Fund failed to disclose the payments, and if the Chapter actually
performed training work in exchange for the money.
How did the Training Fund spend the rest of its money?
The Fund reported total expenditures of $4,224,496 from 2001 to
2006. Rather than list expenditures in the categories required by the
IRS, the Fund listed over $2.5 million [or 60% of its expenditures for
the period] as “program expenses” or as “direct costs.” This type of
reporting appears to violate IRS rules, particularly if any entity
received more than $50,000 in a single year.
Who paid the National ABC dues?
Local ABC Chapters must forward a portion of membership dues to
the National ABC. Between 2004 and 2006, the Las Vegas Chapter
disclosed no dues payments, while listing $647,010 in dues income.
This omission, combined with the broad categories the Training Fund
used to report its spending, raise questions about which organization
paid the national dues.
Does the Training Fund owe back taxes?
The Training Fund received insurance-related income, but failed to
pay federal taxes on the money. The IRS requires nonprofits to pay
taxes any income unrelated to their business purpose, and the
agency typically considers such insurance income as taxable.
Which entity does Warren Hardy work for and which pays him?
IRS regulations require nonprofits to disclose compensation paid to
officers, directors, or key employees, even if made indirectly through
another group. The 2007 IRS instructions define a key employee as “any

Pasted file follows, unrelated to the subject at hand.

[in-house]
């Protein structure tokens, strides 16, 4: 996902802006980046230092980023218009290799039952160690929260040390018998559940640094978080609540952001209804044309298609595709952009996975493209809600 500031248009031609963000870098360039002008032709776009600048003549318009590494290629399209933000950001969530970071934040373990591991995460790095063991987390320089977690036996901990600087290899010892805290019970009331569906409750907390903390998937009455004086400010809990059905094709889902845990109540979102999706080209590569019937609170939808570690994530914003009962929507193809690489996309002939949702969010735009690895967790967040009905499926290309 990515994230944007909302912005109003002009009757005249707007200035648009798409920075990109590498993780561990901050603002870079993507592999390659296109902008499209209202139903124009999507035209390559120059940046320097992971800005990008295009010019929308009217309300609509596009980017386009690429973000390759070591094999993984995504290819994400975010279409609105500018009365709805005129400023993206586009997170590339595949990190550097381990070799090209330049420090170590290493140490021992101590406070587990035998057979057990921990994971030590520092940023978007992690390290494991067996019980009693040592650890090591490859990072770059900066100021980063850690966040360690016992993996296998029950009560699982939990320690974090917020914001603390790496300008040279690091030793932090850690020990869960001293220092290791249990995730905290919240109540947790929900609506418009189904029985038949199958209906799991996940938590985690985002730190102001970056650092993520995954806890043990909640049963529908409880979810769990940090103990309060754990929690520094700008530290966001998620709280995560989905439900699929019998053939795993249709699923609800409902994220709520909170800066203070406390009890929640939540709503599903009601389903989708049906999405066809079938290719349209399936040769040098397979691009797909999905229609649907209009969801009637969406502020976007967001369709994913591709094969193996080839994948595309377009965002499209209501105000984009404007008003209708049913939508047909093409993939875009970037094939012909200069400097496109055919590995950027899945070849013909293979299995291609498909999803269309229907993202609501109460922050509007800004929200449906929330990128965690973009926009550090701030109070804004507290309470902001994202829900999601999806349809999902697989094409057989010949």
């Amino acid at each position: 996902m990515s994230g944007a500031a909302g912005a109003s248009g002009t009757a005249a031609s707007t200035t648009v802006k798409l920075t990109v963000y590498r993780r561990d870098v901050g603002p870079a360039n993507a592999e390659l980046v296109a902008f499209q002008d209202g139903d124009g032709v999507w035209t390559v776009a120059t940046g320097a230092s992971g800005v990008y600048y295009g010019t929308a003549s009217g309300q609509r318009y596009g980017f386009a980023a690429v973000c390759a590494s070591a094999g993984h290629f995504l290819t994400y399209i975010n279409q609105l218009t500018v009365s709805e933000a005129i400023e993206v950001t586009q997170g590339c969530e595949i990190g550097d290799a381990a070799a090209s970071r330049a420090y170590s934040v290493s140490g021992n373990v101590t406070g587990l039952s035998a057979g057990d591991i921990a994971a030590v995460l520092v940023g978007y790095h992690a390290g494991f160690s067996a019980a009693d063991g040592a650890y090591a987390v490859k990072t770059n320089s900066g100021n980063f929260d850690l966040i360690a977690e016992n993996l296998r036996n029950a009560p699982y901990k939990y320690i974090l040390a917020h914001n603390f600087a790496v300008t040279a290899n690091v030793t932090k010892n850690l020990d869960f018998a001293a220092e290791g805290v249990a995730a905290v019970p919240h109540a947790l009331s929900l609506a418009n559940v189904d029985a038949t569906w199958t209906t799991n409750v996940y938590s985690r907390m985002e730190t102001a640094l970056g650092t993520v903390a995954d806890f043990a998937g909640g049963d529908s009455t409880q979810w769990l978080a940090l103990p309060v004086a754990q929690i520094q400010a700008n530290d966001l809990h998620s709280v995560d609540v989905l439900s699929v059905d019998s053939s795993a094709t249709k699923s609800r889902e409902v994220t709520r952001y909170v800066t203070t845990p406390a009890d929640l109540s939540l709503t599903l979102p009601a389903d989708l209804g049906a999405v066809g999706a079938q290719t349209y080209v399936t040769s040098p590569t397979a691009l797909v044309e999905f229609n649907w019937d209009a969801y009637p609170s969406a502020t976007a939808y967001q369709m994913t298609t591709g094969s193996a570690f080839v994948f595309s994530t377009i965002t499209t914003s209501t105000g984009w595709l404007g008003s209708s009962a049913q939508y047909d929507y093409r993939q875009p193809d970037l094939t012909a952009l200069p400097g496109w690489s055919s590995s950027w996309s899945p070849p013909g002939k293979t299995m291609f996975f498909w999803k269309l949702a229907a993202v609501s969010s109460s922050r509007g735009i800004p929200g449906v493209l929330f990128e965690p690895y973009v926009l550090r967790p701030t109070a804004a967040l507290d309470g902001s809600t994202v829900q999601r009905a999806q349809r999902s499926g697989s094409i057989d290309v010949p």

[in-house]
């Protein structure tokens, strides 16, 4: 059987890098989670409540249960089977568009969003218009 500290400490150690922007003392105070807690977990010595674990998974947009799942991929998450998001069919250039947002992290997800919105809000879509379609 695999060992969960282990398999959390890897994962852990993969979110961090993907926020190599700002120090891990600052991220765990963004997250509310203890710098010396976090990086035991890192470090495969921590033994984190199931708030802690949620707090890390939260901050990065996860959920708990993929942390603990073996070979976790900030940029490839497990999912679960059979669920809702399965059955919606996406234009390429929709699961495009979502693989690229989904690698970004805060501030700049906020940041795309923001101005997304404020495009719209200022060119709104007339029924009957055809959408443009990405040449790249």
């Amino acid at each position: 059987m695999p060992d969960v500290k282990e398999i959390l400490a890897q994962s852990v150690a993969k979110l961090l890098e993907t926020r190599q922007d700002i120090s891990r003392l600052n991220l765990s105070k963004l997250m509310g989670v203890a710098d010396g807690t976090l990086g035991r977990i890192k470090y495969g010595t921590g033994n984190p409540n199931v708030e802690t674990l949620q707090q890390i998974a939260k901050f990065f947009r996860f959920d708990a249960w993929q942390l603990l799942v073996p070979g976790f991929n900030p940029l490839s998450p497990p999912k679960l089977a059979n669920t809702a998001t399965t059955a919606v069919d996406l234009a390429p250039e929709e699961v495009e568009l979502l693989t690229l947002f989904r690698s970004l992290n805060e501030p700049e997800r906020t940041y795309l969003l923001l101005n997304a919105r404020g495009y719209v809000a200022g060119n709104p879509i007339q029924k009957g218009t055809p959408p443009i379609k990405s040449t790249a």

person having responsibilities, powers, or influence similar to those of
officers, directors or trustees. The term includes the chief management
and administrative officials of an organization.” In regards to Hardy, the
Chapter staff president, the information is incomplete and contradictory.
The Training Fund paid $182,585 in wages, but claimed none went to
any key employee. However, the Fund reported that Hardy worked for
it for 40 hours a week—for no compensation.
The 2003 annual report for the Chapter has not yet been obtained.
The Training Fund paid $90,660 in wages, of which $47,604 went to
directors, officers and key employees. The attached schedule included
only one employee, Hardy, who now worked only 20 hours a week for
the Fund—but again for no compensation. The Fund failed to report
who received the $47,604.
The Chapter reported paying $221,416 in wages to officers, directors,
and key employees. While Hardy was the only staff person on the
attached schedule, the Chapter reported paying him $120,000 for only
1 hour a week of work. The Chapter failed to disclose who received the
remaining $101,416 in compensation.
The Fund paid $54,500 to directors, officers and key employees. The
corresponding schedule listed only one employee, Hardy, who now
worked 2 hours a week for the Fund—still for no compensation. The
Fund failed to disclosure who received the $54,500.